Although López-Alegría is a professional astronaut, he’s no longer a NASA employee. The 63-year-old astronaut, born in Spain and a retired U.S. Navy captain, logged 258 days in orbit on his four prior missions.

Connor, 72, is a native of Ohio, head of a real estate investment firm, and an experienced private pilot. Pathy is a 52-year-old an investor and philanthropist from Canada, and Stibbe, 64, is an entrepreneur, venture capitalist, and a former F-16 fighter pilot in the Israeli Air Force.

Axiom has not disclosed the price Connor, Pathy, and Stibbe paid for their flight to the space station. But NASA’s inspector general has said a seat on a Dragon mission costs roughly $55 million.

The Ax-1 crew members trained for the mission in Houston and at SpaceX’s headquarters in Hawthorne, California.

The first private astronaut mission is a harbinger of a transition from government-led spaceflight operations in low Earth orbit to a future generation of commercial space stations. NASA wants to help steer the space industry through the transition by providing the International Space Station as a testbed for markets that must be developed before companies can take launch and operate a revenue-earning destination in orbit.

A major goal for the U.S. space agency is to rely on commercial industry to develop the next orbiting outpost to replace the International Space Station. The Biden administration recently signaled it will support an extension of station operations though 2030, but by then the research lab’s oldest elements will have been in space 32 years, more than twice their original design lives.

The fraught relationship between the United States and Russia, the two largest ISS partners, in the wake of Russia’s invasion of Ukraine has also raised concerns about a replacement for the International Space Station.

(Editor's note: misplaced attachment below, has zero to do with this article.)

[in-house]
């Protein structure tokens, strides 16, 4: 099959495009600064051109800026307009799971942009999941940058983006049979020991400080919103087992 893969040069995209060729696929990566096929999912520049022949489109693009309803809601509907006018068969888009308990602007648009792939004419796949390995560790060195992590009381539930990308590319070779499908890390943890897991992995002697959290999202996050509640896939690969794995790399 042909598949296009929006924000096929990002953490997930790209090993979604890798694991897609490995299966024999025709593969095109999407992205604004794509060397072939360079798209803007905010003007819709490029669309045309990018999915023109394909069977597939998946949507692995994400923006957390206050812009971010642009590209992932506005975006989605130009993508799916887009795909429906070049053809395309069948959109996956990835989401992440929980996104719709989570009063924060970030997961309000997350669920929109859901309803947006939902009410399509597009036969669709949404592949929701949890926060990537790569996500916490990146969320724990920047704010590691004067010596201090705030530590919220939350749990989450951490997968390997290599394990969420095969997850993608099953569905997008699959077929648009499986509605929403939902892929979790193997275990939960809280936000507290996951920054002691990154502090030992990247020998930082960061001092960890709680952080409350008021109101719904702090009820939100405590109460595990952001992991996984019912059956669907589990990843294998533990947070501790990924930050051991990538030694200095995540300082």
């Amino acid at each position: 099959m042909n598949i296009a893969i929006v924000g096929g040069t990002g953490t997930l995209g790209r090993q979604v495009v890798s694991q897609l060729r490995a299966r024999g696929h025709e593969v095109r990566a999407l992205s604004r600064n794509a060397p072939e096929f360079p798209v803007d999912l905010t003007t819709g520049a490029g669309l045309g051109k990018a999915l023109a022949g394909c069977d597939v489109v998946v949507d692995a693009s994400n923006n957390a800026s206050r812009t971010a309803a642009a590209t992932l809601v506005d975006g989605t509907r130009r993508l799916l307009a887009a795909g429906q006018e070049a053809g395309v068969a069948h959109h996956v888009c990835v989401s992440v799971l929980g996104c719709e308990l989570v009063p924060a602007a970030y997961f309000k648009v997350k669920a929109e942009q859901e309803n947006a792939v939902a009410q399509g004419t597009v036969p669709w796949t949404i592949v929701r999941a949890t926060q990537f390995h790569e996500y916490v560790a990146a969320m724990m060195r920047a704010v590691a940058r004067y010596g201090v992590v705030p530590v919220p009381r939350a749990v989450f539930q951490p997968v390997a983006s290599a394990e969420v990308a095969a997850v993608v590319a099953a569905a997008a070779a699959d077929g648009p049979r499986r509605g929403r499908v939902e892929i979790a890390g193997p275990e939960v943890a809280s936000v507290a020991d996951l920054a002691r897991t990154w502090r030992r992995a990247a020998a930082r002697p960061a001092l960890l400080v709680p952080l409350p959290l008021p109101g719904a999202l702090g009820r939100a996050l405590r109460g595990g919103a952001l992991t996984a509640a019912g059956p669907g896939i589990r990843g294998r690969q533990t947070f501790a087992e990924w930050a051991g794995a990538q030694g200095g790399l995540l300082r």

“This is opening a new era in human spaceflight,” López-Alegría said. “We are talking a first step in a next-generation platform initiative that’s going bring working, living, and research in space to a much broader and more international audience.”

Axiom is developing its own commercial module in partnership with Thales Alenia Space of Italy for launch to the International Space Station in late 2024. NASA has selected Axiom for to provide a module to occupy an open docking port on the station. The new section will add capacity for experiments and crew accommodations.

“We’ve been working on this together with NASA and SpaceX for something like six years,” said Suffredini, a former space station program manager at NASA. “This is the first mission, really, in our effort to build a commercial space station. This is one of four or five precursor missions before we launch our first module to the ISS in 2024.”

Another Axiom private astronaut mission is scheduled for launch in early 2023 on a SpaceX Dragon spacecraft. That flight is confirmed with NASA, while negotiations with the space agency remain open regarding two later Axiom missions, also booked with SpaceX.

Axiom is paying NASA for access to the space station’s power and life support systems, food, and sleeping berths for the Ax-1 crew, and NASA required Axiom purchase liability insurance for the mission. NASA is paying some of that back to Axiom  for return of government freezers and experiment specimens.

Axiom eventually plans a second pressurized module, then aims to launch a solar power platform to allow the company to detach the new parts of the International Space Station and create a standalone platform by 2028.

Other companies also have plans to develop commercial space stations. In December, NASA selected Blue Origin, Nanoracks, and Northrop Grumman to advance their concepts for a commercial habitat and research facility in low Earth orbit.

The Ax-1 mission is a stepping stone toward that goal.

“This is a really, really big milestone for us in our overall campaign to try to help foster a commercial low Earth orbit economy,” said Dana Weigel, NASA’s deputy space station program manager. “This is a great first step in the execution of the vision that we’ve had for a while.”

López-Alegría said the opportunity to fly in space a fifth time, 15 years after he ended his fourth mission, makes the Ax-1 mission “ever sweeter” to him.